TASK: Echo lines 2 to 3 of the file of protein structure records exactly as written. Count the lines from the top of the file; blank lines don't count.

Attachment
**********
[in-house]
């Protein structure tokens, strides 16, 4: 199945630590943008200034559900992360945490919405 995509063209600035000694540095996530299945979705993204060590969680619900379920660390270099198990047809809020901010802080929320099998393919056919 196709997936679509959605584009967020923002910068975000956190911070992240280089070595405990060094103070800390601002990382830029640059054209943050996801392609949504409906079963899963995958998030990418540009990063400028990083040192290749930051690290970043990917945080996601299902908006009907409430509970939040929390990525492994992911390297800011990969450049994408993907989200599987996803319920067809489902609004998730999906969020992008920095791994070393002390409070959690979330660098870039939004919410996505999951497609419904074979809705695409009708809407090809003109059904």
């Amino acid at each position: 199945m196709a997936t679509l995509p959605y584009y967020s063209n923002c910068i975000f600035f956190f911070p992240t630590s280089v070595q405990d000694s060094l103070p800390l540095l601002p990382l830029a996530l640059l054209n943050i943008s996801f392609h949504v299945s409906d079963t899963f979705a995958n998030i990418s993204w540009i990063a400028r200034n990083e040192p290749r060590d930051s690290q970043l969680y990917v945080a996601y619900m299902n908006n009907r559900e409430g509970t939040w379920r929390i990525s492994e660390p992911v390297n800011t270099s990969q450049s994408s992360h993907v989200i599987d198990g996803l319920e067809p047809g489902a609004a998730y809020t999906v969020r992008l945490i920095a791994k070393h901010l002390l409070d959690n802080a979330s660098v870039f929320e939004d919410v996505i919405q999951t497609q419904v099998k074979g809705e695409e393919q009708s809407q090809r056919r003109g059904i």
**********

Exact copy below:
């Protein structure tokens, strides 16, 4: 199945630590943008200034559900992360945490919405 995509063209600035000694540095996530299945979705993204060590969680619900379920660390270099198990047809809020901010802080929320099998393919056919 196709997936679509959605584009967020923002910068975000956190911070992240280089070595405990060094103070800390601002990382830029640059054209943050996801392609949504409906079963899963995958998030990418540009990063400028990083040192290749930051690290970043990917945080996601299902908006009907409430509970939040929390990525492994992911390297800011990969450049994408993907989200599987996803319920067809489902609004998730999906969020992008920095791994070393002390409070959690979330660098870039939004919410996505999951497609419904074979809705695409009708809407090809003109059904």
């Amino acid at each position: 199945m196709a997936t679509l995509p959605y584009y967020s063209n923002c910068i975000f600035f956190f911070p992240t630590s280089v070595q405990d000694s060094l103070p800390l540095l601002p990382l830029a996530l640059l054209n943050i943008s996801f392609h949504v299945s409906d079963t899963f979705a995958n998030i990418s993204w540009i990063a400028r200034n990083e040192p290749r060590d930051s690290q970043l969680y990917v945080a996601y619900m299902n908006n009907r559900e409430g509970t939040w379920r929390i990525s492994e660390p992911v390297n800011t270099s990969q450049s994408s992360h993907v989200i599987d198990g996803l319920e067809p047809g489902a609004a998730y809020t999906v969020r992008l945490i920095a791994k070393h901010l002390l409070d959690n802080a979330s660098v870039f929320e939004d919410v996505i919405q999951t497609q419904v099998k074979g809705e695409e393919q009708s809407q090809r056919r003109g059904i």